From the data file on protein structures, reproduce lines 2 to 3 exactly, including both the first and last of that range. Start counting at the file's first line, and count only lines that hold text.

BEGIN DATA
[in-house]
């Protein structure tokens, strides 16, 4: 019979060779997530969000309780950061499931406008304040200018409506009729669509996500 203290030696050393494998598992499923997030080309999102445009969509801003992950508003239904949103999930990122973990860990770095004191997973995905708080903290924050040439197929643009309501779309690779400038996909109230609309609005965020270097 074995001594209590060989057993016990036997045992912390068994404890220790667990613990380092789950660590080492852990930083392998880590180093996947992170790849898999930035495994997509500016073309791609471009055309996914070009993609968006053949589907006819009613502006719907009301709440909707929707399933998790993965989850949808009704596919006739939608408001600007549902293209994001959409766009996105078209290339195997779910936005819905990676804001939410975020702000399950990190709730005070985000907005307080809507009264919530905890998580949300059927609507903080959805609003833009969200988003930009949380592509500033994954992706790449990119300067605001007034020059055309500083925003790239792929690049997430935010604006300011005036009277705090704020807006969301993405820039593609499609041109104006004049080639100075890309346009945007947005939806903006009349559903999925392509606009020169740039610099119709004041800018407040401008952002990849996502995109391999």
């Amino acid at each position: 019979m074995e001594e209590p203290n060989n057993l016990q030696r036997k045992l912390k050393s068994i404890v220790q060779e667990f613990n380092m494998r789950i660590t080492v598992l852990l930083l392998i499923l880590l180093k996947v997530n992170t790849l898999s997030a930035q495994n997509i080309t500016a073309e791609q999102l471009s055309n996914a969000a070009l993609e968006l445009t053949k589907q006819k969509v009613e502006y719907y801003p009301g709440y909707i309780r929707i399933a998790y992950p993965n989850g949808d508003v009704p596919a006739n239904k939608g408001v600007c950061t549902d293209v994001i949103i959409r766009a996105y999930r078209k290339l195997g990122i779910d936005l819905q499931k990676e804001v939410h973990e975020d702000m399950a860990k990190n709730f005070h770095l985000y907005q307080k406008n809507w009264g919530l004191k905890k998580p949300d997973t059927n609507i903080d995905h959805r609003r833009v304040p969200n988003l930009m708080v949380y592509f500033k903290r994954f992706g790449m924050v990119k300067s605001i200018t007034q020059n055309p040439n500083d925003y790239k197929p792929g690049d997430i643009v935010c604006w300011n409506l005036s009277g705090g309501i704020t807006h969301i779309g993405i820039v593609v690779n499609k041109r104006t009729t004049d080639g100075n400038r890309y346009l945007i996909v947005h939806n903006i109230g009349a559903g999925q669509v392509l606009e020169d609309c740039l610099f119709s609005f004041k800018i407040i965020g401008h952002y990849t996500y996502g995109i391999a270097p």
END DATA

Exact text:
């Protein structure tokens, strides 16, 4: 019979060779997530969000309780950061499931406008304040200018409506009729669509996500 203290030696050393494998598992499923997030080309999102445009969509801003992950508003239904949103999930990122973990860990770095004191997973995905708080903290924050040439197929643009309501779309690779400038996909109230609309609005965020270097 074995001594209590060989057993016990036997045992912390068994404890220790667990613990380092789950660590080492852990930083392998880590180093996947992170790849898999930035495994997509500016073309791609471009055309996914070009993609968006053949589907006819009613502006719907009301709440909707929707399933998790993965989850949808009704596919006739939608408001600007549902293209994001959409766009996105078209290339195997779910936005819905990676804001939410975020702000399950990190709730005070985000907005307080809507009264919530905890998580949300059927609507903080959805609003833009969200988003930009949380592509500033994954992706790449990119300067605001007034020059055309500083925003790239792929690049997430935010604006300011005036009277705090704020807006969301993405820039593609499609041109104006004049080639100075890309346009945007947005939806903006009349559903999925392509606009020169740039610099119709004041800018407040401008952002990849996502995109391999």
């Amino acid at each position: 019979m074995e001594e209590p203290n060989n057993l016990q030696r036997k045992l912390k050393s068994i404890v220790q060779e667990f613990n380092m494998r789950i660590t080492v598992l852990l930083l392998i499923l880590l180093k996947v997530n992170t790849l898999s997030a930035q495994n997509i080309t500016a073309e791609q999102l471009s055309n996914a969000a070009l993609e968006l445009t053949k589907q006819k969509v009613e502006y719907y801003p009301g709440y909707i309780r929707i399933a998790y992950p993965n989850g949808d508003v009704p596919a006739n239904k939608g408001v600007c950061t549902d293209v994001i949103i959409r766009a996105y999930r078209k290339l195997g990122i779910d936005l819905q499931k990676e804001v939410h973990e975020d702000m399950a860990k990190n709730f005070h770095l985000y907005q307080k406008n809507w009264g919530l004191k905890k998580p949300d997973t059927n609507i903080d995905h959805r609003r833009v304040p969200n988003l930009m708080v949380y592509f500033k903290r994954f992706g790449m924050v990119k300067s605001i200018t007034q020059n055309p040439n500083d925003y790239k197929p792929g690049d997430i643009v935010c604006w300011n409506l005036s009277g705090g309501i704020t807006h969301i779309g993405i820039v593609v690779n499609k041109r104006t009729t004049d080639g100075n400038r890309y346009l945007i996909v947005h939806n903006i109230g009349a559903g999925q669509v392509l606009e020169d609309c740039l610099f119709s609005f004041k800018i407040i965020g401008h952002y990849t996500y996502g995109i391999a270097p």